The next day started at a more civilised time of 9:00, and we headed for the picturesque village of Gueux. The village was largely deserted except for some keen anglers at the large artificial pond in the centre of the village. A few of these put their rods down and came over to inspect the classic Italian GT. Throughout the trip, the French seemed universally positive about the classic Italian GT invading their country and being used as it was intended. I'm a firm believer that cars suit the roads of certain countries better than others and the Daytona is certainly far more suited to France than modern day Britain. The long sweeping Route Nationals are the ideal place for the powerful (for its era) GT to stretch its legs and the wonderful scenery serves as a perfect backdrop to the flowing Pininfarina lines. One thing that is disappearing from the French countryside though is the classic tree lined road, but as we headed away from Gueux we managed to find a perfect example to use for photography. Both Keith and I took some turns to do runs down this road as Paul shot the car from several angles. For Keith's runs it was a slightly unusual experience for me to hear my car from the outside -- the V12 actually sounds more melodic from outside the car than within.
From there we took a circular route up towards the coastal town of Le Touquet Paris Plage. As we headed north, the weather took a turn for the worse and overcast skies and then the inevitable rain slowly replaced the bright sunshine we had in the morning. Throughout the weekend Keith had been pleasantly surprised about how easy the Daytona was to drive and even the clichéd word 'pussycat' was mentioned. The thing is even the most docile tabby cat will bite back if it is provoked and the Daytona did just that. Coming off of a wet roundabout as I applied the power, the back end suddenly broke away from me. I probably should say that I expertly applied a touch of opposite lock and brought the car back under control. To be honest, I'm not exactly sure what I did but after a slightly inelegant slide, I managed to keep to keep the car on the tarmac. With my heart racing at an alarming rate, I drove very gingerly for the next twenty minutes. I've driven in the rain in the Daytona a number of times before but this was the first time the car had stepped out on me like this, and as we continued on it did feel like I had very little grip from the rear tyres on the slick roads. I was due to let Keith have another stint behind the wheel, but I preferred to keep driving until the roads dried out. Although I never had any concerns about Keith driving the car during the trip (in fact he drove it exceptionally well with a lot of mechanical sympathy), but I did feel it was better that I retained control of my pride and joy in difficult conditions.
Le Touquet Paris Plage was the destination for the conclusion of the article. In the past, it was a glamorous destination for wealthy Parisians heading for the coast and Ian Fleming's original James Bond novel, “Casino Royale,” was set therein a town inspired by it. The town centre retains much of that glory but the sea front has been rather wrecked by the construction of an aqua park and some very unattractive apartment buildings. This ruined Keith's plans for a picture of the Daytona overlooking the sea so instead we headed for the Hotel Westminster which was very accommodating allowing us to take photographs outside their entrance.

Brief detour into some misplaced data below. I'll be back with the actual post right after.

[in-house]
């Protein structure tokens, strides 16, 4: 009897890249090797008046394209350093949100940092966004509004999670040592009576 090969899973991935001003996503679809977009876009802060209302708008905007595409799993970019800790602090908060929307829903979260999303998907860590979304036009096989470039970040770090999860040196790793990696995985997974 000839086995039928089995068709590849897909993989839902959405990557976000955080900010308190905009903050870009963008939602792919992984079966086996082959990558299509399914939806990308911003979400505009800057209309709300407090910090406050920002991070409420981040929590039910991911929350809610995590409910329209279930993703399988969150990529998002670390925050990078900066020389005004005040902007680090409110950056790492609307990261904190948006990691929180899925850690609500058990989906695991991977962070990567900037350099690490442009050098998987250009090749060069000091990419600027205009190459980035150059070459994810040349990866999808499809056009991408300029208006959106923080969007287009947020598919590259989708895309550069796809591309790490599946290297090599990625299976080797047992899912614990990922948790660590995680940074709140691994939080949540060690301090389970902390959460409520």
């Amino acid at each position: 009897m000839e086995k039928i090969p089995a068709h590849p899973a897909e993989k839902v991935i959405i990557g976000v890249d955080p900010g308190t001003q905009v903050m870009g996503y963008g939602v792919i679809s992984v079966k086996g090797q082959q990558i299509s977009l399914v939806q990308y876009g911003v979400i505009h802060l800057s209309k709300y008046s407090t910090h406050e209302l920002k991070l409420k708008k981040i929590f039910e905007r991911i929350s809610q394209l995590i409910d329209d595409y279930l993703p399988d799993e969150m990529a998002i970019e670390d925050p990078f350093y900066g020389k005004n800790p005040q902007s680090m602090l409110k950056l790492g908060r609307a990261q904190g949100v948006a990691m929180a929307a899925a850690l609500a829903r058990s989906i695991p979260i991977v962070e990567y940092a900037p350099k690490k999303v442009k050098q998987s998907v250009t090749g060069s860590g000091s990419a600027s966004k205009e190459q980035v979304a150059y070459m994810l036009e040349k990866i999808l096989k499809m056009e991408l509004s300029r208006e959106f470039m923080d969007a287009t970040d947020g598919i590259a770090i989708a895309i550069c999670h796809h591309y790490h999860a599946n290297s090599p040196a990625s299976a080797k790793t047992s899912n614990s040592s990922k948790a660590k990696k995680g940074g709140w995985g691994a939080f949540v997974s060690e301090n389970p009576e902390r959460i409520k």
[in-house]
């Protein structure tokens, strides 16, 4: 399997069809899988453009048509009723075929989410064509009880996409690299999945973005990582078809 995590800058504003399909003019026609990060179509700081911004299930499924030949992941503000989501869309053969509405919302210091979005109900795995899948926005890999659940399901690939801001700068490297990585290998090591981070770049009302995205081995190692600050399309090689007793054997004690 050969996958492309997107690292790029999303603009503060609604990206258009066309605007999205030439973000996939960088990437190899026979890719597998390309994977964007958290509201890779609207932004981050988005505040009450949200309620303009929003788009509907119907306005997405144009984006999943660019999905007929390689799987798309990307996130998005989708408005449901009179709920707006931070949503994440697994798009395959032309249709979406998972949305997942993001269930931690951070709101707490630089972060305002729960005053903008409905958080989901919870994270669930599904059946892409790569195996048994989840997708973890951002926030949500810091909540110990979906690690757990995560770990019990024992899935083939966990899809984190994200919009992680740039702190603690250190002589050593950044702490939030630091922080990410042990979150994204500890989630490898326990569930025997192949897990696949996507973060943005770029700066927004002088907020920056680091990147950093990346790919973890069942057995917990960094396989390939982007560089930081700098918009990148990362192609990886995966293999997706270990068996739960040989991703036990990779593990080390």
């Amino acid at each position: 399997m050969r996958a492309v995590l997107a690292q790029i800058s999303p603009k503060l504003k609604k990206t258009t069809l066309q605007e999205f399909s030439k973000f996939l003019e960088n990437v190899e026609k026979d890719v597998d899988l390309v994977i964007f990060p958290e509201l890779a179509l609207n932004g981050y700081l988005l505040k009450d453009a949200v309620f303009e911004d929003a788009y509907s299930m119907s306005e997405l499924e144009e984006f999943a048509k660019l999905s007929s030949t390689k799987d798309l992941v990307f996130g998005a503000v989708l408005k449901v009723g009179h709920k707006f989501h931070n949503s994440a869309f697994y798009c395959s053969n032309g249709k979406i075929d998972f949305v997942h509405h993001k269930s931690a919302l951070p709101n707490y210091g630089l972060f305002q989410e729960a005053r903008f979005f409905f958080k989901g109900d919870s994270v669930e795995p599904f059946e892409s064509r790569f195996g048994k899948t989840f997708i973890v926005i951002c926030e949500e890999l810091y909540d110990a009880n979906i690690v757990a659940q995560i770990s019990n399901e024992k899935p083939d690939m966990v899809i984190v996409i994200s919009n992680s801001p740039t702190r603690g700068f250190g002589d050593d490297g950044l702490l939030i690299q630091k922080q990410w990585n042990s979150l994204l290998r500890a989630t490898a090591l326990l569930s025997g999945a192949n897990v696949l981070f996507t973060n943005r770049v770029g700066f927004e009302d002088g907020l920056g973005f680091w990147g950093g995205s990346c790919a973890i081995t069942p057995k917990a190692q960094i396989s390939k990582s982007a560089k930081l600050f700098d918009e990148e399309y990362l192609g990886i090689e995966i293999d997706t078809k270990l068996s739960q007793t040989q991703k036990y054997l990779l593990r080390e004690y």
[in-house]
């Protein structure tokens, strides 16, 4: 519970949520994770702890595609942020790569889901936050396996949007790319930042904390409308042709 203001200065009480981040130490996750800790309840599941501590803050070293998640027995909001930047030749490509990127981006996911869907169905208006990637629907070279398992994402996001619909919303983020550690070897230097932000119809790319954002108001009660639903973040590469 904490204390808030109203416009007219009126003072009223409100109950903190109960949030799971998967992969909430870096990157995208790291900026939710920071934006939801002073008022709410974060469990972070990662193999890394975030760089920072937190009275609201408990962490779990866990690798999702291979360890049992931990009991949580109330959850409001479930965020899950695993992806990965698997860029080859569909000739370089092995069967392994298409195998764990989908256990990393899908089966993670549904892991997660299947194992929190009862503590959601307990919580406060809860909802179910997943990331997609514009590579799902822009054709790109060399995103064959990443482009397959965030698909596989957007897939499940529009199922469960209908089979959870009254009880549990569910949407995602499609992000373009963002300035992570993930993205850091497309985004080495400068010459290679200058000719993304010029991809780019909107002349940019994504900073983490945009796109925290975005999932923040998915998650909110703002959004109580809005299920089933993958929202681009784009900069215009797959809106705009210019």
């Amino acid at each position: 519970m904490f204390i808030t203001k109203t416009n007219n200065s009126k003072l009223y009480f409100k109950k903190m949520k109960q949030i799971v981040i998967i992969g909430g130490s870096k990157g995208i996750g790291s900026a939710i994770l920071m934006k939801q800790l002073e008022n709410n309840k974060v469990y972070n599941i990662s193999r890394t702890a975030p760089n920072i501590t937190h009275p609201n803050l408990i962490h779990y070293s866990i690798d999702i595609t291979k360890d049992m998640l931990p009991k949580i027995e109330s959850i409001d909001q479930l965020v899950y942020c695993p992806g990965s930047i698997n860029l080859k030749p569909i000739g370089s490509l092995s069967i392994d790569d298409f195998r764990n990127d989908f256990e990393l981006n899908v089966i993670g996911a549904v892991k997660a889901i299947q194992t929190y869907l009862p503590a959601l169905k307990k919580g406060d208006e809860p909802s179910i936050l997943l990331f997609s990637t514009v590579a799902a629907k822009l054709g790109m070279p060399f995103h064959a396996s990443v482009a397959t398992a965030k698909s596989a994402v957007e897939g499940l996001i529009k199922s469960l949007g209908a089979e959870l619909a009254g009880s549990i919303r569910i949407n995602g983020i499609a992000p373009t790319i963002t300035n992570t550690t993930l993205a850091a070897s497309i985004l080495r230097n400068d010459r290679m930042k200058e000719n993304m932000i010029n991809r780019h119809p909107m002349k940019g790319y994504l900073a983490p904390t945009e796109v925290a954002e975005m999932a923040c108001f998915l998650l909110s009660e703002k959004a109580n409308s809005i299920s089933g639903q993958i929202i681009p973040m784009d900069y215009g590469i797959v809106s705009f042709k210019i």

From Le Touquet it was back to Calais to catch the ferry back home. Arriving at the Port, the queues to clear the UK Border Force security checks were long and very slow moving (I'm not sure if it was extra checks because of the Olympics or if they are always like that now). Keith was driving and asked me if I was worried about temperatures as we sat in the queue. As it always seems (and hopefully not tempting fate for the future) the car was fine and the cooling fans kicked in at exactly the right moment. After clearing the queue, we proceeded to the waiting area for the P & O Ferry and with the priority lane, we were the first car on board. For continental trips, I normally prefer the convenience and speed of the Channel Tunnel shuttle services but after two days of driving, I was grateful for the opportunity to relax in the comfortable Club Lounge for the eighty minute ferry crossing.
The Daytona and I parted ways with Paul and Keith at Dover and I headed for home. It was now night time and the Daytona's headlights made for a not-exactly-fun journey up the M20 and round the M25. Arriving home, I reflected on the trip. Including the runs to and from the ferry in the UK, we covered probably just under 1,000 miles. I didn't measure the exact MPG, mainly as one of the two stops we didn't completely fill the tank (the automated pump only let us put €60 worth of fuel in), but I left home with a full tank and we added around 40 litres at the first stop and 68 litres at the second stop, a full tank is 127 litres! Driving the sparsely trafficked French roads was an absolute joy in the Daytona and while I've always loved with the car, the trip did serve as a timely reminder of just what a great car it is. In actual fact, the thing that most impressed me was how trouble free the whole trip was from a mechanic point of view. The recalcitrant headlamp pod aside, the car never missed a beat in either of the two days and even though engine temperatures needles did rise at certain times they never remotely approached danger levels. The concerns I had before the trip began never remotely materialised. Keith said that he could not imagine any of the Daytona's similarly aged peers would have coped quite so well in the same situation. Whether he’s right who knows, what is certain is that the trip with not be the last time the Daytona gets to play on those French roads.
All pictures by the author (using my trusty iPhone)